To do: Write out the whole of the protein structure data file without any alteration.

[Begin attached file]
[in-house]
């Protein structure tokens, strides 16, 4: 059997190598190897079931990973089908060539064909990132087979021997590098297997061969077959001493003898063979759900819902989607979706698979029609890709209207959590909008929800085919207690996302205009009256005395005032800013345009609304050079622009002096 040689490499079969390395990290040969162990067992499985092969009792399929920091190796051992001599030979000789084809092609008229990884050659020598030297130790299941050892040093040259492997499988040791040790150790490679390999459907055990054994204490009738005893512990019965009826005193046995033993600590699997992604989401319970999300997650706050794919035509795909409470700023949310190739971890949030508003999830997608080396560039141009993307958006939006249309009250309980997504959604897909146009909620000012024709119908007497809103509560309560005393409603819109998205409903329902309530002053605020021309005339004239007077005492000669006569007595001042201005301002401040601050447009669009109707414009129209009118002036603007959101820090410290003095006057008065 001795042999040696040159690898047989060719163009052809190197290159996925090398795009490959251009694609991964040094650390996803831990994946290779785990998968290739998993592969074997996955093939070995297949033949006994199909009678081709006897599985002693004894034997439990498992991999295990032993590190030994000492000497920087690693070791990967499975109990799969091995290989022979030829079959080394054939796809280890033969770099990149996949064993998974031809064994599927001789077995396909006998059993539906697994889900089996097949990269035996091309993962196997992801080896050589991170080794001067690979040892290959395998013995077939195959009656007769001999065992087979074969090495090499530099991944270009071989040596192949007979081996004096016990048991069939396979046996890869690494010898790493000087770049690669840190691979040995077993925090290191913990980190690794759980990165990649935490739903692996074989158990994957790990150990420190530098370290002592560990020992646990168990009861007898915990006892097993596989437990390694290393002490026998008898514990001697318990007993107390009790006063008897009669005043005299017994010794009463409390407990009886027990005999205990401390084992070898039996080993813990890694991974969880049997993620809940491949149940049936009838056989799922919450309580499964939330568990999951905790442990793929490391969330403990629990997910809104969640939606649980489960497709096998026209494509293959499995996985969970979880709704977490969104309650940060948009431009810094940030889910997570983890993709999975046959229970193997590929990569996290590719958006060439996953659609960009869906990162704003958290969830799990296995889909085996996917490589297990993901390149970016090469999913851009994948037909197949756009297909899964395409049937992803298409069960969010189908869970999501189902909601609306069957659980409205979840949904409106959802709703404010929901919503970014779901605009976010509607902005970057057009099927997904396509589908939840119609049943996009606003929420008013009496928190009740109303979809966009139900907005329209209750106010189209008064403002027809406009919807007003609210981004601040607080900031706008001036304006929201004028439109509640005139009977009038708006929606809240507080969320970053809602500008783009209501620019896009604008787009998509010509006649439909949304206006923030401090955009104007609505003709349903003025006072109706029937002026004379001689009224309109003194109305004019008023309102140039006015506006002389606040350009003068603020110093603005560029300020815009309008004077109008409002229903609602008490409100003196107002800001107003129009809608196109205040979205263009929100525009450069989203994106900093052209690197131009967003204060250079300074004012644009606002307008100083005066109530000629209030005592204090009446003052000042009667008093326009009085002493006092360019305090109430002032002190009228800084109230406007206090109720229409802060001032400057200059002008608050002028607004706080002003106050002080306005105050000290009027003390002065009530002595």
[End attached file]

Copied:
[in-house]
């Protein structure tokens, strides 16, 4: 059997190598190897079931990973089908060539064909990132087979021997590098297997061969077959001493003898063979759900819902989607979706698979029609890709209207959590909008929800085919207690996302205009009256005395005032800013345009609304050079622009002096 040689490499079969390395990290040969162990067992499985092969009792399929920091190796051992001599030979000789084809092609008229990884050659020598030297130790299941050892040093040259492997499988040791040790150790490679390999459907055990054994204490009738005893512990019965009826005193046995033993600590699997992604989401319970999300997650706050794919035509795909409470700023949310190739971890949030508003999830997608080396560039141009993307958006939006249309009250309980997504959604897909146009909620000012024709119908007497809103509560309560005393409603819109998205409903329902309530002053605020021309005339004239007077005492000669006569007595001042201005301002401040601050447009669009109707414009129209009118002036603007959101820090410290003095006057008065 001795042999040696040159690898047989060719163009052809190197290159996925090398795009490959251009694609991964040094650390996803831990994946290779785990998968290739998993592969074997996955093939070995297949033949006994199909009678081709006897599985002693004894034997439990498992991999295990032993590190030994000492000497920087690693070791990967499975109990799969091995290989022979030829079959080394054939796809280890033969770099990149996949064993998974031809064994599927001789077995396909006998059993539906697994889900089996097949990269035996091309993962196997992801080896050589991170080794001067690979040892290959395998013995077939195959009656007769001999065992087979074969090495090499530099991944270009071989040596192949007979081996004096016990048991069939396979046996890869690494010898790493000087770049690669840190691979040995077993925090290191913990980190690794759980990165990649935490739903692996074989158990994957790990150990420190530098370290002592560990020992646990168990009861007898915990006892097993596989437990390694290393002490026998008898514990001697318990007993107390009790006063008897009669005043005299017994010794009463409390407990009886027990005999205990401390084992070898039996080993813990890694991974969880049997993620809940491949149940049936009838056989799922919450309580499964939330568990999951905790442990793929490391969330403990629990997910809104969640939606649980489960497709096998026209494509293959499995996985969970979880709704977490969104309650940060948009431009810094940030889910997570983890993709999975046959229970193997590929990569996290590719958006060439996953659609960009869906990162704003958290969830799990296995889909085996996917490589297990993901390149970016090469999913851009994948037909197949756009297909899964395409049937992803298409069960969010189908869970999501189902909601609306069957659980409205979840949904409106959802709703404010929901919503970014779901605009976010509607902005970057057009099927997904396509589908939840119609049943996009606003929420008013009496928190009740109303979809966009139900907005329209209750106010189209008064403002027809406009919807007003609210981004601040607080900031706008001036304006929201004028439109509640005139009977009038708006929606809240507080969320970053809602500008783009209501620019896009604008787009998509010509006649439909949304206006923030401090955009104007609505003709349903003025006072109706029937002026004379001689009224309109003194109305004019008023309102140039006015506006002389606040350009003068603020110093603005560029300020815009309008004077109008409002229903609602008490409100003196107002800001107003129009809608196109205040979205263009929100525009450069989203994106900093052209690197131009967003204060250079300074004012644009606002307008100083005066109530000629209030005592204090009446003052000042009667008093326009009085002493006092360019305090109430002032002190009228800084109230406007206090109720229409802060001032400057200059002008608050002028607004706080002003106050002080306005105050000290009027003390002065009530002595």